Have a worship night: I love it when the communities I have been part of sing and wait on God together. There is something really special about these times. You can use a guitar if you want to but there are other ways of worshipping – a bit of creative planning and you’ll come up with some great ideas.
Discovery Bible Study: Lots of us have been finding these very helpful to get us regularly reading and digesting the bible together.
Thanksgiving – Spend a bit of time talking about the good things God is doing. You may have to work to prompt some people to spot these in their lives. Share your stories and then start to pray, thank God for his good work and ask him to deepen it in you.
Prayer walk a neighbourhood – want to hear God’s heart for the people around you? Go for a walk together with Jesus and ask him what he is thinking.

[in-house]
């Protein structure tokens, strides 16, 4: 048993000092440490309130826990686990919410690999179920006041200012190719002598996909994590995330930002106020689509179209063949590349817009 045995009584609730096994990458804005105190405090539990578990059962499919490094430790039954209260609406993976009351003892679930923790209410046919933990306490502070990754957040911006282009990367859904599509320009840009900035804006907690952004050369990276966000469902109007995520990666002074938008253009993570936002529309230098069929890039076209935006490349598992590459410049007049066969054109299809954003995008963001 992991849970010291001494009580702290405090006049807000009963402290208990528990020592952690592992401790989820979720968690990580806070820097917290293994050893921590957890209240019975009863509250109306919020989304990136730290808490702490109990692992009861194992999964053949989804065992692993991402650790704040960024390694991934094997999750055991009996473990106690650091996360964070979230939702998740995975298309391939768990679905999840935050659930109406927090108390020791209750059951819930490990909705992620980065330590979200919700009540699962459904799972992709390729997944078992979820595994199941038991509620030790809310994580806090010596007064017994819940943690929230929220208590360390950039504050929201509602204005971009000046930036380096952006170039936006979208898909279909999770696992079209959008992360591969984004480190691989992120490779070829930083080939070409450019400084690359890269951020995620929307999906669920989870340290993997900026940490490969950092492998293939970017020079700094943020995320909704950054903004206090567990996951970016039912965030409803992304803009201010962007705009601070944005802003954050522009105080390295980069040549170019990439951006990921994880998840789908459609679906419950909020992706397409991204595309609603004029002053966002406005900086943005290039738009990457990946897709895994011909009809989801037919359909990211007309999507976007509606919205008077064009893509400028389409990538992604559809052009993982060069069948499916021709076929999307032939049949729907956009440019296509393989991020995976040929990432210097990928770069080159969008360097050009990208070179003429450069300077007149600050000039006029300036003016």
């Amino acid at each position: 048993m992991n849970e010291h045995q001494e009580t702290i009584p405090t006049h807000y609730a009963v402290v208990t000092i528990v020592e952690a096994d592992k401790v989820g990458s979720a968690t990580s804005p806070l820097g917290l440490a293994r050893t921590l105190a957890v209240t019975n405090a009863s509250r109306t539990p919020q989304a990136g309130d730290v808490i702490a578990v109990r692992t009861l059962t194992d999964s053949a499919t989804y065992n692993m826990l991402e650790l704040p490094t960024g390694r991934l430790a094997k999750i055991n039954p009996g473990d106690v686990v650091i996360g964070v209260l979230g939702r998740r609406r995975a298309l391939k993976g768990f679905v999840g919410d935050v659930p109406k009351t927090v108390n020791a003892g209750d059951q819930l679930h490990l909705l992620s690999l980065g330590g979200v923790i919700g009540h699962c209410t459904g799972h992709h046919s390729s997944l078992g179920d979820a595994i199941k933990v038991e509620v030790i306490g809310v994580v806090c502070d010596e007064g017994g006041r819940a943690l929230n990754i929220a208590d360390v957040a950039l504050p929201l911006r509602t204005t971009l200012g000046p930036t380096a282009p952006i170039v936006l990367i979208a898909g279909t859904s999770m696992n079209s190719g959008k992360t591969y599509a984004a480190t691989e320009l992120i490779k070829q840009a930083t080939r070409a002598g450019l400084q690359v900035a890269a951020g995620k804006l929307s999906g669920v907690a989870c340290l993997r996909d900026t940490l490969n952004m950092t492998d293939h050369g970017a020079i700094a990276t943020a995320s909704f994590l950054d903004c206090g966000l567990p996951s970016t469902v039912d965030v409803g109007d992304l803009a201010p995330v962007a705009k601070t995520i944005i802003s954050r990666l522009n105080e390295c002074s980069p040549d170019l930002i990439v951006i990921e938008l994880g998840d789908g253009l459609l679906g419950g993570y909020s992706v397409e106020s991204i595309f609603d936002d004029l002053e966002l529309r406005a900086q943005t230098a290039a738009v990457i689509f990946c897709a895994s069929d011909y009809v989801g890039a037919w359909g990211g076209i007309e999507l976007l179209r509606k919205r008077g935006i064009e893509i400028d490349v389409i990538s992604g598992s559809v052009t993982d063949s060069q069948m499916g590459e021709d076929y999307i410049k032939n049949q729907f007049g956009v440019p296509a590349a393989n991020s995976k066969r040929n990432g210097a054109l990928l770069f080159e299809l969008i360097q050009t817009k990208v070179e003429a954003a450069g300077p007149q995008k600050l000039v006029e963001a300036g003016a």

Explore a spiritual discipline – read together about a particular practice. Decide that you are going to commit to doing that together for a while.
Have a community night of prayer – Book a longer chunk of time and pray together – once again be a creative as you want to.
Share communion together, if you are actually eating together why not get bread and wine and turn it into communion. If you decide to do this from time to time Mark or I would love to join you.
2 things not to forget
Don’t forget the feasts that are layed on for us as a family of families, an encouragement to your community to come to gatherings – especially the Up might really help you learn to worship together
Also don’t forget individual worship – When it comes to up its good to regularly snack or eat a meal on your own. How is your individual worship life going